Best For Film’s Favourite Flicks #14 – The Lord of the Rings: The Return of the King
You have to look past the obvious to appreciate this film. You need to forget the fact that it is essentially about a vertically challenged man taking a piece of jewellery up a mountain with the intention of chucking it into a roiling pit of lava. You need to forget that on this journey he is helped by a dwarf, an elf and a wizard and accosted by legions of pointy-eared orcs who turn to cannibalism when they’re hungry and angry (who hasn’t felt like that?). No, this isn’t the latest version of World of Warcraft; this is Lord of the Rings and its message transcends all else. The message is: “Even the smallest person can change the course of the future”.
I have to attach a disclaimer to this. If you are not a fan of fantasy-adventure films then you might find Return of the King tough going. Not only do you have to have seen the previous two films, but Return of the King is almost three hours long, if not a little more. A good deal of it is sweeping shots of lush New Zealand landscape and grisly battle scenes. Adversely, if you live for that sort of thing then you’ve probably seen The Lord of the Rings already. If not, WHY NOT?
It looks pretty. Palaces, elf dwellings and towers of evil were all made in model form and then edited into the final shot to make them appear larger. It’s a piece of camera trickery that pays off, big time. The result is places like Isengard and Sauron’s lair appear grand, imposing and malevolent. And each place has a tone and feel. Rohan, one of the main dwellings of humans, is earthy and layered with browns, greens and greys. Gondor in comparison is a glacial creation of white, blue, silver and black. Towns in Middle Earth are as diverse as towns in the real world.
On to the acting. Sadly, none of the actors were recognised at the big award ceremonies for their work, despite the fact that everyone – notably Elijah Wood, Sean Astin, Andy Serkis, David Wenham, Billy Boyd, Miranda Otto and Viggo Mortensen – acted their faces off throughout. Mortensen in particular, who was brought in to replace a departing Stuart Townsend as the tortured and fearless Aragorn, could have easily looked out of place. But he handled Aragorn coming into his own with panache and fully put his own stamp on it. In the film’s final set piece, he delivers a speech to an army just before leading the charge on Sauron which is as equally rousing as Mel Gibson’s pep talk in Braveheart. At the end of this he smiles warmly to his friends as though no one told him there’s a war on, and whispers “For Frodo”. A mere two words but it says so much: that this is what all of their troubles have been for; that this is what all our investment as an audience has been for. After that he goes into full on ass-kicking mode and stomps the snot out of any orc who crosses his path. Like Andrex, he is the perfect mix of strong and soft (and has one of the best character entrances OF ALL TIME in The Lord of the Rings, but that’s another film).
Wood, just eighteen years old when the first film in the trilogy hit cinemas, brings Frodo’s story full circle with aplomb. Where Mortensen was dark stares, snarling and a bit of (quite nice) singing, Elijah was far more expressive; all eyes and voice. A saga as large as LotR was needed a strong protagonist to carry the plot and make us care about his fate come the end of the final film. As someone who hadn’t read the books by the time RotK was released, I was on tenterhooks when Frodo and Sam entered Mount Doom and tussled with Gollum on the cliff edge. My reaction would not have been so positive if I didn’t care about Frodo and, vicariously, his best mate Sam.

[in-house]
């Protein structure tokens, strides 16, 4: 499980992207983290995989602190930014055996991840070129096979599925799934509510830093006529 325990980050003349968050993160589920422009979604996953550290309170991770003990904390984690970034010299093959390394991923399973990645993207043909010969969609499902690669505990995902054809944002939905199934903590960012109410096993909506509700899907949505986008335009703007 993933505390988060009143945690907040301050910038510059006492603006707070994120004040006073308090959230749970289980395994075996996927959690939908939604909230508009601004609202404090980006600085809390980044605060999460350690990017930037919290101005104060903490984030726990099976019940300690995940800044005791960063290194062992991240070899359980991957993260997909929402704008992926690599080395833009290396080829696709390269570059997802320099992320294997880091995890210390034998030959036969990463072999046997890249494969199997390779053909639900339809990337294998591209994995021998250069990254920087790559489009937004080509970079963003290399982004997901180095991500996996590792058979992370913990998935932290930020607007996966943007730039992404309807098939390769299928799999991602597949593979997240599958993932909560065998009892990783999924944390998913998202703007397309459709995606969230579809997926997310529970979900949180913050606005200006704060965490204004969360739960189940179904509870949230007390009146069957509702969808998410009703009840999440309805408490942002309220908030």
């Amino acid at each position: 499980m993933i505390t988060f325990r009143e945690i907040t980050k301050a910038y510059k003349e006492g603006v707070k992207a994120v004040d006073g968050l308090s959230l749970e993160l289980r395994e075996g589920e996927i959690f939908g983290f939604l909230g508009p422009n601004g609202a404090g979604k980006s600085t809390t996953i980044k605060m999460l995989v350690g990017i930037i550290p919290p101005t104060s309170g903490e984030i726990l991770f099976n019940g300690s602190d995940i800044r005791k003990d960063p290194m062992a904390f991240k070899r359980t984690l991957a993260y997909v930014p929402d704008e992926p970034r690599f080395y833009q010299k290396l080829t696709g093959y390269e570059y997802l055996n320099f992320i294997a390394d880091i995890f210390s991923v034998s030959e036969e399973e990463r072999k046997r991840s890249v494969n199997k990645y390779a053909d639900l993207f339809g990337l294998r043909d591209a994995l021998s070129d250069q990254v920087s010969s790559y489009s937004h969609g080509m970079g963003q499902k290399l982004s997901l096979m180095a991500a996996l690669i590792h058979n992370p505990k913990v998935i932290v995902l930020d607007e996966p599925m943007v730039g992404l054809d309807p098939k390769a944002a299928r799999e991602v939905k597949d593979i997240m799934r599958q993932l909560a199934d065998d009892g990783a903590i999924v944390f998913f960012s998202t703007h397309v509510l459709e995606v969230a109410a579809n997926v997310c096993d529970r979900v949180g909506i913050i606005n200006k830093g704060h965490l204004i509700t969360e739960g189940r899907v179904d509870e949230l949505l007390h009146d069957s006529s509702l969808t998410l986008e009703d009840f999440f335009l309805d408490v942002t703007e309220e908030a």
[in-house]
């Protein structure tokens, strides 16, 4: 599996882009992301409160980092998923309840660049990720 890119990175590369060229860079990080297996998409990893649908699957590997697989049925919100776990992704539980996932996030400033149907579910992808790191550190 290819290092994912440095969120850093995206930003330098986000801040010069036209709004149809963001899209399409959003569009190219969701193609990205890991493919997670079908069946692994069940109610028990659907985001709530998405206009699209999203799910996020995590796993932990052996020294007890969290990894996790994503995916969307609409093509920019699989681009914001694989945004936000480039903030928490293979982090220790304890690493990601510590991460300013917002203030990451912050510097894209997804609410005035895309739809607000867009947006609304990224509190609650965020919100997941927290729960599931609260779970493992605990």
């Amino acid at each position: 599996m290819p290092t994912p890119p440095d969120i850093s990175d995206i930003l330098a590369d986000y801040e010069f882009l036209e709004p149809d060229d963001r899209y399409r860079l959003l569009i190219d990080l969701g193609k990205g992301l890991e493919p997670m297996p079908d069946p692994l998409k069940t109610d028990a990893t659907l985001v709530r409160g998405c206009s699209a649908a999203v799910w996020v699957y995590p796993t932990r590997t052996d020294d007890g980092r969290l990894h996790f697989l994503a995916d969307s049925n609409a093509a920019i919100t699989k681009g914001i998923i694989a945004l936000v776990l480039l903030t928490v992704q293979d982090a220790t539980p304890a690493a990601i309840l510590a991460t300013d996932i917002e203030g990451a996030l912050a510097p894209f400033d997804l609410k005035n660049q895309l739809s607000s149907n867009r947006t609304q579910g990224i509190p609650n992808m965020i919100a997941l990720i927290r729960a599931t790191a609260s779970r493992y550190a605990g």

In Return of the King, Samwise Gamgee (played by Sean Astin), is betrayed by his best friend and finally comes into his own, taking it upon himself to finish Frodo’s journey. When the two are reunited, Astin is single-handedly responsible for one of the film’s most touching moments. I won’t give it away here, otherwise there’s no incentive for you to watch it.
Sam launched a thousand fanfics as Frodo’s loveable and fiercely protective companion – fanfics in which he and Frodo are more than friends. Plenty of films have prompted women (and some men) to choose to write about same-sex characters in a steamy encounter (The Prestige, Inception, Fantastic Four: Rise of the Silver Surfer) but these have been fleeting dabbles. Return of the King, and the trilogy as a whole, has staying power in this respect because the characters, and the actors who play them, have become so well-loved and iconic.
Until The Lord of the Rings came along there were few fantasy films on this level of epic-osity. Blade Runner was probably the benchmark. Where RotK succeeded was by having heart amid the special effects and camera trickery. In the year it swept the board at the Oscars, it was up against the likes of Mystic River, Lost in Translation, Seabiscuit and Master and Commander: The Far Side of the World. RotK isn’t grounded in reality like the other nominees, but that’s exactly what set it apart and made it better than the other films in the same category.
If you want a film that LITERALLY has everything: action, adventure, sci-fi, romance, drama, mystery and at times a touch of horror; I implore you to check out Return of the King. Ideally I’d say watch Peter Jackson’s OSCAR-WINNING trilogy in its entirety; but since we can only gush about one film, it’s this one.